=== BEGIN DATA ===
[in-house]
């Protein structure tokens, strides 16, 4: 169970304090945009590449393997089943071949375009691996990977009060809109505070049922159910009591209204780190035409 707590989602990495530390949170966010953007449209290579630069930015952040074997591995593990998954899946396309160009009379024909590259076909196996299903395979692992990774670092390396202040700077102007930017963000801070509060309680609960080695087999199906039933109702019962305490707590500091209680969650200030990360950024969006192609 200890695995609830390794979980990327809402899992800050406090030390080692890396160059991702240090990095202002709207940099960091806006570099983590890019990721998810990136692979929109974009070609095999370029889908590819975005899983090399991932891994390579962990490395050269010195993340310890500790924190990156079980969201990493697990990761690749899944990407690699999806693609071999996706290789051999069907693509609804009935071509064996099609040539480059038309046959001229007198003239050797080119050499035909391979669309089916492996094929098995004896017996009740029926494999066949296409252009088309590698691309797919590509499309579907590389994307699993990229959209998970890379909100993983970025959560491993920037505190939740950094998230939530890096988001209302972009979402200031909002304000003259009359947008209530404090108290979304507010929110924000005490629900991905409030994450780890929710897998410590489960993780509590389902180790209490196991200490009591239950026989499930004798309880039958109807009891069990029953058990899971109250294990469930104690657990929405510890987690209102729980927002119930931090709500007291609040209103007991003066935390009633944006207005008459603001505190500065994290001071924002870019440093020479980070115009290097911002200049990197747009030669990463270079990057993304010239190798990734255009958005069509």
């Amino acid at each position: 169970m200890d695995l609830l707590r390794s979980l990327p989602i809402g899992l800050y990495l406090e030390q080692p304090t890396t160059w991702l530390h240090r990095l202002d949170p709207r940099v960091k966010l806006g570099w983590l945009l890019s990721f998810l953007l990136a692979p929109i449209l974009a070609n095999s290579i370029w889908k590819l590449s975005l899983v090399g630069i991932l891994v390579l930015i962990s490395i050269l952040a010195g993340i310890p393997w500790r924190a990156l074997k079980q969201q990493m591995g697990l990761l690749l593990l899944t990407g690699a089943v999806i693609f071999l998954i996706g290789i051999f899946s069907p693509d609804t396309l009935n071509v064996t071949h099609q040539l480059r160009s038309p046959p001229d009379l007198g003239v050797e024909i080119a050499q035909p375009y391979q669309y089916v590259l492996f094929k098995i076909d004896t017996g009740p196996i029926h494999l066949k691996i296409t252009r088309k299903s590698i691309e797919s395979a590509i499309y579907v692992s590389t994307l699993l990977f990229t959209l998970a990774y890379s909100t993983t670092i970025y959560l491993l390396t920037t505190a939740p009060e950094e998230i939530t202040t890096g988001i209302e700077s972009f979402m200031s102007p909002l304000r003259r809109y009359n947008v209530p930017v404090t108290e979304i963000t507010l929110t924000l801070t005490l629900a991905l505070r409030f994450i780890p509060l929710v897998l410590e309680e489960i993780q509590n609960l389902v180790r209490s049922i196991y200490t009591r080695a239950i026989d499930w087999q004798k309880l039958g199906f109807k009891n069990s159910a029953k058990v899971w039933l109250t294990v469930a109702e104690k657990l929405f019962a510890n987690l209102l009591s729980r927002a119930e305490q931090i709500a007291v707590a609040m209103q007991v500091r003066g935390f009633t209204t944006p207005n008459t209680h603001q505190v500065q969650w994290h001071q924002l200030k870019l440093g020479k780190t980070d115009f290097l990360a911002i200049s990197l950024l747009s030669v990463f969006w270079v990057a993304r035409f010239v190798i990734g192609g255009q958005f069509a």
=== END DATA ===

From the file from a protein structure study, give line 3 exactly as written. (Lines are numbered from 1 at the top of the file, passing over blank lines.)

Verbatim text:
């Amino acid at each position: 169970m200890d695995l609830l707590r390794s979980l990327p989602i809402g899992l800050y990495l406090e030390q080692p304090t890396t160059w991702l530390h240090r990095l202002d949170p709207r940099v960091k966010l806006g570099w983590l945009l890019s990721f998810l953007l990136a692979p929109i449209l974009a070609n095999s290579i370029w889908k590819l590449s975005l899983v090399g630069i991932l891994v390579l930015i962990s490395i050269l952040a010195g993340i310890p393997w500790r924190a990156l074997k079980q969201q990493m591995g697990l990761l690749l593990l899944t990407g690699a089943v999806i693609f071999l998954i996706g290789i051999f899946s069907p693509d609804t396309l009935n071509v064996t071949h099609q040539l480059r160009s038309p046959p001229d009379l007198g003239v050797e024909i080119a050499q035909p375009y391979q669309y089916v590259l492996f094929k098995i076909d004896t017996g009740p196996i029926h494999l066949k691996i296409t252009r088309k299903s590698i691309e797919s395979a590509i499309y579907v692992s590389t994307l699993l990977f990229t959209l998970a990774y890379s909100t993983t670092i970025y959560l491993l390396t920037t505190a939740p009060e950094e998230i939530t202040t890096g988001i209302e700077s972009f979402m200031s102007p909002l304000r003259r809109y009359n947008v209530p930017v404090t108290e979304i963000t507010l929110t924000l801070t005490l629900a991905l505070r409030f994450i780890p509060l929710v897998l410590e309680e489960i993780q509590n609960l389902v180790r209490s049922i196991y200490t009591r080695a239950i026989d499930w087999q004798k309880l039958g199906f109807k009891n069990s159910a029953k058990v899971w039933l109250t294990v469930a109702e104690k657990l929405f019962a510890n987690l209102l009591s729980r927002a119930e305490q931090i709500a007291v707590a609040m209103q007991v500091r003066g935390f009633t209204t944006p207005n008459t209680h603001q505190v500065q969650w994290h001071q924002l200030k870019l440093g020479k780190t980070d115009f290097l990360a911002i200049s990197l950024l747009s030669v990463f969006w270079v990057a993304r035409f010239v190798i990734g192609g255009q958005f069509a």